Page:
Natural gas in storage rose 29 billion cubic feet in the August 5 week to 3,317 bcf. Stocks resumed their regular upward climb following a 6 bcf decline in the prior week, which though small was unusual during the spring-summer build phase, when weekly increases are the norm. Year-on-year, gas stocks were up 12.2 percent, a 1.2 percentage point reduction from the prior week, as the gain continues to shrink due to the slower build pace in this year's spring-summer phase compared to last year.
The Energy Information Administration (EIA) provides weekly information on natural gas stocks in underground storage for the U.S. and three regions of the country. The level of inventories helps determine prices for natural gas products.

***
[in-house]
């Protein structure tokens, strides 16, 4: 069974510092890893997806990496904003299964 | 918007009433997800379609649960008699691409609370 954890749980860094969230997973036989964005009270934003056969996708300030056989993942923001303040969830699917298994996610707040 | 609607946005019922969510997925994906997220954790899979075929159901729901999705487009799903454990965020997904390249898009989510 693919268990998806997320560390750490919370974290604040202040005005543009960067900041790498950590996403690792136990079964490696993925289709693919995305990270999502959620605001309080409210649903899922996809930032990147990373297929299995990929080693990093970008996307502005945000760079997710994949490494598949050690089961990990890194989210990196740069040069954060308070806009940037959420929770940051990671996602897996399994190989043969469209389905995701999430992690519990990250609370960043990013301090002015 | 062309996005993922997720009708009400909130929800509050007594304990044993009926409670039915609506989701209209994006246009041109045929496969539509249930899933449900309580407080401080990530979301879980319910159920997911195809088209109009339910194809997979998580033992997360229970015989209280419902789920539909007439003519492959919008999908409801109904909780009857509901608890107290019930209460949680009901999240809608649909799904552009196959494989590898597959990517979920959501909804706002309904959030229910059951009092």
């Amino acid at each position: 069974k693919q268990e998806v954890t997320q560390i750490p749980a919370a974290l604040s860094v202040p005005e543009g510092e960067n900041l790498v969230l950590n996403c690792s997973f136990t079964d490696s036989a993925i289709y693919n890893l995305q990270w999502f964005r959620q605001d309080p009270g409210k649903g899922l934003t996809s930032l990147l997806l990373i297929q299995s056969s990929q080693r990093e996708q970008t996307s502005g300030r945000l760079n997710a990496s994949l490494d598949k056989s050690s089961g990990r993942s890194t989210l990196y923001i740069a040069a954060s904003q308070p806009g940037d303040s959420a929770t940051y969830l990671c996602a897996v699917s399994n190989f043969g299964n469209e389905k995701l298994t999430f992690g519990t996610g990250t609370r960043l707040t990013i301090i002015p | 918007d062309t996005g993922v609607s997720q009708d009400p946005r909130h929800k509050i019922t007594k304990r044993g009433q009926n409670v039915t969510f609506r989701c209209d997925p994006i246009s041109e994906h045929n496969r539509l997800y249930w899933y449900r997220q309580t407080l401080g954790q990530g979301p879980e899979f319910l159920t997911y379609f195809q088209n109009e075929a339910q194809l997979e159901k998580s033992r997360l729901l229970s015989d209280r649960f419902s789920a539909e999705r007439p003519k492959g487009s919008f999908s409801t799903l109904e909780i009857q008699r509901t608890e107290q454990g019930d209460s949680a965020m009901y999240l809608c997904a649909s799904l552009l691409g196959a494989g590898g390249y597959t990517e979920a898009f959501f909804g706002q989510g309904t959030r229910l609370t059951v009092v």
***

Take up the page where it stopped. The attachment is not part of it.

Natural gas product prices are determined by supply and demand - just like any other good and service. During periods of strong economic growth, one would expect demand to be robust. If inventories are low, this will lead to increases in natural gas. If inventories are high and rising in a period of strong demand, prices may not need to increase at all, or as much. During a period of sluggish economic activity, demand for natural gas may not be as strong. If inventories are rising, this may push down oil prices.
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